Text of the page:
In this month’s edition of “Inside the Wall” we will investigate GFI outlets. GFI (ground fault interrupter) or GFCI (ground fault circuit interrupter) are a special type of outlet found in homes and commercial buildings. They refer to the same product – an outlet that senses energy leaks, even if it’s only a thousandth of a milliamp, and interrupts the current to prevent harm. GFI outlets are required in bathrooms, garages, kitchens, basements, laundry areas, outdoors, wet areas and near sinks. Simply put, they go where water and electricity may mix.

A GFI outlet prevents a ground fault, it’s in their name, but what is a ground fault? A ground fault is an instance in which the hot wire touches any area of a grounded device or person. It can happen in situations when wiring insulation is damaged by things like rodents, aging wire, or environmental conditions.  For example, say you decide to use your hair dryer while taking a shower (which I officially do not recommend). The water may get into the device and contact the hot wire.  Since tap water conducts electricity there is now a path through the water and you to the ground. Electricity will always take the path of least resistance, which means some of the current will flow through you instead of back to the neutral. The resultant drop in the current returning to neutral will cause the GFI outlet to interrupt the flow of electricity and save you from an unfortunate demise in the shower.

So how does a GFI outlet do this? To understand how they work it’s important to know the basic workings of outlets and how electricity works. A normal household outlet is typically single phase, 120-volt power. When you view this type of outlet, there are two vertical slots and a round hole centered below them. The left slot (when looking at it from the front) is the neutral, the right is the hot and the hole below them is the ground. When you plug in an appliance the current flows from the hot through the appliance and back to the neutral. This means that there is a set current between the hot and neutral based on the appliance you are using. For example, if 2 amps are going out on the hot side, 2 amps must come back through the neutral. The GFI outlet measures this amount of current flowing from hot to neutral, down to a few milliamps. This is important because just 10 milliamps of current can cause the human body to “freeze” from electrical overload, leaving you incapable of releasing the object causing the shock. If there is any imbalance is detected the GFI outlet will trip the circuit, interrupting the flow of power through the outlet as fast as one-thirtieth of a second.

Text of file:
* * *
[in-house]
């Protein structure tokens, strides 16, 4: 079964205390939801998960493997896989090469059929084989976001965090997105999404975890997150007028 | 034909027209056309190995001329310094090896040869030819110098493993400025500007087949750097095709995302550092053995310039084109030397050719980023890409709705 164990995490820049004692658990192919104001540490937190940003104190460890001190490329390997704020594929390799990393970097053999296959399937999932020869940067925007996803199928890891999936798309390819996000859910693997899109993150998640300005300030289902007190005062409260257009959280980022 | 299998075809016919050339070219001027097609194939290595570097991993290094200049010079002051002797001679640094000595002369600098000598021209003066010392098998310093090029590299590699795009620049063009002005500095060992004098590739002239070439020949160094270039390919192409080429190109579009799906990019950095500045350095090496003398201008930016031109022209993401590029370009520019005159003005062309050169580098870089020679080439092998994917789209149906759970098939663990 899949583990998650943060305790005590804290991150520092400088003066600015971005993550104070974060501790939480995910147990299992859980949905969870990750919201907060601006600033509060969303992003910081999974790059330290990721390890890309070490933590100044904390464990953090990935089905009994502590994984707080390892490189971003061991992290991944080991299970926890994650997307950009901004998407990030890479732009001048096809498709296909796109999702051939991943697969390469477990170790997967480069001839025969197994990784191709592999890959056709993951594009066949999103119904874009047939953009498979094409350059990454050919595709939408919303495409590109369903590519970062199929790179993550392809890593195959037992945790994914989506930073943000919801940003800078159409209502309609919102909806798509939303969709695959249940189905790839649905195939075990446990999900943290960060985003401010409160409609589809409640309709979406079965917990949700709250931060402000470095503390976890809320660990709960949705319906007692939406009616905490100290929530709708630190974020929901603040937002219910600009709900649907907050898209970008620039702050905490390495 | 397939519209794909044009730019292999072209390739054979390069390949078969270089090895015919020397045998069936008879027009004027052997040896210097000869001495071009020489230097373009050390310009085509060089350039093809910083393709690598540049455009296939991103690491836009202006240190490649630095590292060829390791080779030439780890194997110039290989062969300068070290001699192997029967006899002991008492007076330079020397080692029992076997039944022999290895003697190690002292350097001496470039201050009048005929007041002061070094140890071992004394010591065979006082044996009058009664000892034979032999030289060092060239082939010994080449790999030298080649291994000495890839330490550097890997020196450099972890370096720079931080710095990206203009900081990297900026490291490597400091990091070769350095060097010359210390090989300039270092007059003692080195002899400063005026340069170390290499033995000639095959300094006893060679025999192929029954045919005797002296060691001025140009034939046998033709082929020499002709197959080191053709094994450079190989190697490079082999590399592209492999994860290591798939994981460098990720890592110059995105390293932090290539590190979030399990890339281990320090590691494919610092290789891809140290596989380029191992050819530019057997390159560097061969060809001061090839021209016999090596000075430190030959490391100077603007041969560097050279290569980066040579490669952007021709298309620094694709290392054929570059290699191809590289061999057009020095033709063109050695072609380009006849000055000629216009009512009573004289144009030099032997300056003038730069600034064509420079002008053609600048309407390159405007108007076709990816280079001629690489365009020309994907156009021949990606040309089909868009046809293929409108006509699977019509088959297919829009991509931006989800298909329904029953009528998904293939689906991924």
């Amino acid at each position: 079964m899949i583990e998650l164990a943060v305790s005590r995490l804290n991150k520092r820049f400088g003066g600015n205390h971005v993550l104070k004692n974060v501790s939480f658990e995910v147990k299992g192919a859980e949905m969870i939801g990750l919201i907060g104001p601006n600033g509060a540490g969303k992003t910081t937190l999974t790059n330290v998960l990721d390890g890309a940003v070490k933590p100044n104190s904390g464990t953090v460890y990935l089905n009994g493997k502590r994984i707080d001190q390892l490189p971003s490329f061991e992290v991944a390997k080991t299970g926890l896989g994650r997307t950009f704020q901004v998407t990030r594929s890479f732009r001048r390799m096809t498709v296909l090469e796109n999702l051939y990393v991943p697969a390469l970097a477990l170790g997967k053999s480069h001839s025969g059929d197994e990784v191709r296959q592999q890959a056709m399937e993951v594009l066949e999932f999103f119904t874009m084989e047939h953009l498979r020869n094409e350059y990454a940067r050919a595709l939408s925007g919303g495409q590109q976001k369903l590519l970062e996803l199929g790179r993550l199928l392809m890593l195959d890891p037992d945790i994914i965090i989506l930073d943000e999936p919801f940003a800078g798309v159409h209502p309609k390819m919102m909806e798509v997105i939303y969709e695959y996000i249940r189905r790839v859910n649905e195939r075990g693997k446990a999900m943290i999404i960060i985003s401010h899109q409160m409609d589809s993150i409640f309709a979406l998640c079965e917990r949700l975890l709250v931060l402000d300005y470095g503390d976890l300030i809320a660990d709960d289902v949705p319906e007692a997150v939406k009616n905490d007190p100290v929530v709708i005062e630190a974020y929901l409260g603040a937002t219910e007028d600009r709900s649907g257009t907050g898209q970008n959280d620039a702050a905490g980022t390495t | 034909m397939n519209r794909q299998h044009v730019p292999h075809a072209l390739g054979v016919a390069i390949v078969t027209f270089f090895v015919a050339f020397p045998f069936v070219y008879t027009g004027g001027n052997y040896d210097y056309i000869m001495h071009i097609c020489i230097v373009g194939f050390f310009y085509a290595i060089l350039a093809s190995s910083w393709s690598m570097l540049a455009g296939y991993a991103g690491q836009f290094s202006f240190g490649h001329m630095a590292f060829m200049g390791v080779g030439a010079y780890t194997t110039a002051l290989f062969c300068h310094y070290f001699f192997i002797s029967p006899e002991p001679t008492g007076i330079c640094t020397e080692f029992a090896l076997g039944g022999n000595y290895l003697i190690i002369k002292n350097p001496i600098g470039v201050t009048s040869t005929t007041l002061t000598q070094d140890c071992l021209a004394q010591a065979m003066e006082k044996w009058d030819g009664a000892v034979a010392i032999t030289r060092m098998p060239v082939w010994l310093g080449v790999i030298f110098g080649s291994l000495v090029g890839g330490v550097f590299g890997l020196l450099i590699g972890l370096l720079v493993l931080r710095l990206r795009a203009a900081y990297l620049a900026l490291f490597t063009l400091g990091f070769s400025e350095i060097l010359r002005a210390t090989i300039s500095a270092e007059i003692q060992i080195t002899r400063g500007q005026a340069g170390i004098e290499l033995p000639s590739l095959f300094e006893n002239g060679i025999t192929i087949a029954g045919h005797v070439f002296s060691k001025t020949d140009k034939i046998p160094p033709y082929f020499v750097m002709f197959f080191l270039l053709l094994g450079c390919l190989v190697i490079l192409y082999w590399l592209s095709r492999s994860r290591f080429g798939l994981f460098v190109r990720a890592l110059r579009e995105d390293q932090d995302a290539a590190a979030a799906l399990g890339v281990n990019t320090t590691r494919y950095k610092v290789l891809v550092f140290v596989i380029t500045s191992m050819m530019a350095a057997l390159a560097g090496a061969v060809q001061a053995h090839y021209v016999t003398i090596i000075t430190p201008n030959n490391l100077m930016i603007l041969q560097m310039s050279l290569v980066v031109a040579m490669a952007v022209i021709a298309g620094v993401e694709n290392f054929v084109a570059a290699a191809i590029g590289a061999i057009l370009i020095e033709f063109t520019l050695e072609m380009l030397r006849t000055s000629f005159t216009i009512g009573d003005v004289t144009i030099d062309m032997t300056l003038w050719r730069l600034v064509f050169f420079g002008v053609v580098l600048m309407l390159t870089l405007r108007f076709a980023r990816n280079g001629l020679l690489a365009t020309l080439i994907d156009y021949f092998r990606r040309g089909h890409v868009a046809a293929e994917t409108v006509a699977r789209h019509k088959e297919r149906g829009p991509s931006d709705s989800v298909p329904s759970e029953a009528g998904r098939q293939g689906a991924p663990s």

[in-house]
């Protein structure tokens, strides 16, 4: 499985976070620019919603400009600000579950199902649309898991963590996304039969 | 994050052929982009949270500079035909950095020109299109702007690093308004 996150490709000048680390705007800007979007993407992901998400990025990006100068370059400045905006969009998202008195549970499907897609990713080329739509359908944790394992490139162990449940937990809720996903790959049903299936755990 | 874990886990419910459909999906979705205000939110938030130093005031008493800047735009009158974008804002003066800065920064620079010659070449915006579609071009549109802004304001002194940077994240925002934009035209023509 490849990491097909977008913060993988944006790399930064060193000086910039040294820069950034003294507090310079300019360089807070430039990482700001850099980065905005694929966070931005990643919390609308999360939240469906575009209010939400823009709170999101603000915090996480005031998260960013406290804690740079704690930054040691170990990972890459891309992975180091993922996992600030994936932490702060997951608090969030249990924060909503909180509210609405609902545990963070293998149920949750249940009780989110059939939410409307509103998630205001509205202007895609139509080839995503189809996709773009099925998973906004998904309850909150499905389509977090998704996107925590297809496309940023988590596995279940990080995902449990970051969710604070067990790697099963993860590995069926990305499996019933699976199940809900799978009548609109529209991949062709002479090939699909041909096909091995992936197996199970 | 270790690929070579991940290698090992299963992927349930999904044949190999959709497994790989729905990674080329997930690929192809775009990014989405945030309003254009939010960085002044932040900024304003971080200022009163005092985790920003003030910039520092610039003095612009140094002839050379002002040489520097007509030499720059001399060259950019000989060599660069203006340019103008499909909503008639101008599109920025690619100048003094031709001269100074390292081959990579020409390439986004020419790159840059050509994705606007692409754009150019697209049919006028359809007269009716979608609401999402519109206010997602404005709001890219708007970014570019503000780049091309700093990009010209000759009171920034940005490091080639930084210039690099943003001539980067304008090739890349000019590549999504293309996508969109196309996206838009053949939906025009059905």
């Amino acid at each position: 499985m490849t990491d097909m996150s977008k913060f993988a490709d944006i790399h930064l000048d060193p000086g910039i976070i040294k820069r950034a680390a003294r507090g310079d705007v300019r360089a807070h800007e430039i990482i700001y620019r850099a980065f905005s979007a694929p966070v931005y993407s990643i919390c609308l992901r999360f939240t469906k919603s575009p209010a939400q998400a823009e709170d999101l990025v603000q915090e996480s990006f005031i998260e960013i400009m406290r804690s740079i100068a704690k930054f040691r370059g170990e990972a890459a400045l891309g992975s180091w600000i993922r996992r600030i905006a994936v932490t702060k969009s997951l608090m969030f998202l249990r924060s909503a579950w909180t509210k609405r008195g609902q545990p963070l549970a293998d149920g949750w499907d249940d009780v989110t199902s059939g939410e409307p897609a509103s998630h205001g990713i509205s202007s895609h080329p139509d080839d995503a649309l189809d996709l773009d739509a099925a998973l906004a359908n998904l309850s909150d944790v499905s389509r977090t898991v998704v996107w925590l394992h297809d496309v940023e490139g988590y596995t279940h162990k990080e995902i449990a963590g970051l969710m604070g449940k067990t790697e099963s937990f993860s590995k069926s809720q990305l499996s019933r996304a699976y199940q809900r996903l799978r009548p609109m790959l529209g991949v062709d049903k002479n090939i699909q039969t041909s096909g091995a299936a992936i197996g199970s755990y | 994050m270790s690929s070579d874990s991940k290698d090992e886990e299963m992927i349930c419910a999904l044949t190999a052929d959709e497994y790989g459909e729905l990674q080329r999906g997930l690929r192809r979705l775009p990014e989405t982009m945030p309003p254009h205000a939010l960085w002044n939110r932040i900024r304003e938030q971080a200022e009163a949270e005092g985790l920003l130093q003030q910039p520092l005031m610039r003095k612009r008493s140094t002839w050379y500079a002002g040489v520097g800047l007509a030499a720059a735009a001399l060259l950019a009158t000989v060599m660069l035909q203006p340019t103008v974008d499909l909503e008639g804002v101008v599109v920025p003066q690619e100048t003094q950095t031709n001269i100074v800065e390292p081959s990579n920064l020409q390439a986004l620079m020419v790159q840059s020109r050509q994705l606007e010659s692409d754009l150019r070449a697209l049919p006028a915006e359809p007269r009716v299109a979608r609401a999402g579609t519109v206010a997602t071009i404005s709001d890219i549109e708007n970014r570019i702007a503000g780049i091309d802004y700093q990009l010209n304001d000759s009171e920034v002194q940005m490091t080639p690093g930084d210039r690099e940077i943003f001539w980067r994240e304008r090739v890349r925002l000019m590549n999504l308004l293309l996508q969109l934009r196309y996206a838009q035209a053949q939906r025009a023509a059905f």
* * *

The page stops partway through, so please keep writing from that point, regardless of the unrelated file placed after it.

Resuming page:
Now that you know how they work it’s important to know what they look like and how to properly maintain them. The most notable visual difference between GFI outlets and regular outlets is that GFI outlets typically have two buttons and a small light. One of the buttons is used to test the outlet and the other is used to reset it if it’s already been tripped.  The light is a visual aid to tell if it has been tripped. The best practice to ensure the safety of you and your residence is to press the test button once a month, if it pops and can be reset the outlet is in good working order. If it doesn’t, you should replace it.

At Forward Engineers, we seek to not only be a design and consulting firm but to also educate our clients about engineering technology. While doing so, we inevitably refresh our own knowledge and sometimes even learn something ourselves.  If you are seeking to work with an engineering firm that is client-centered and strives to provides services that are on time, on budget and exceed expectations, please contact us. We would love to work with you on your next project!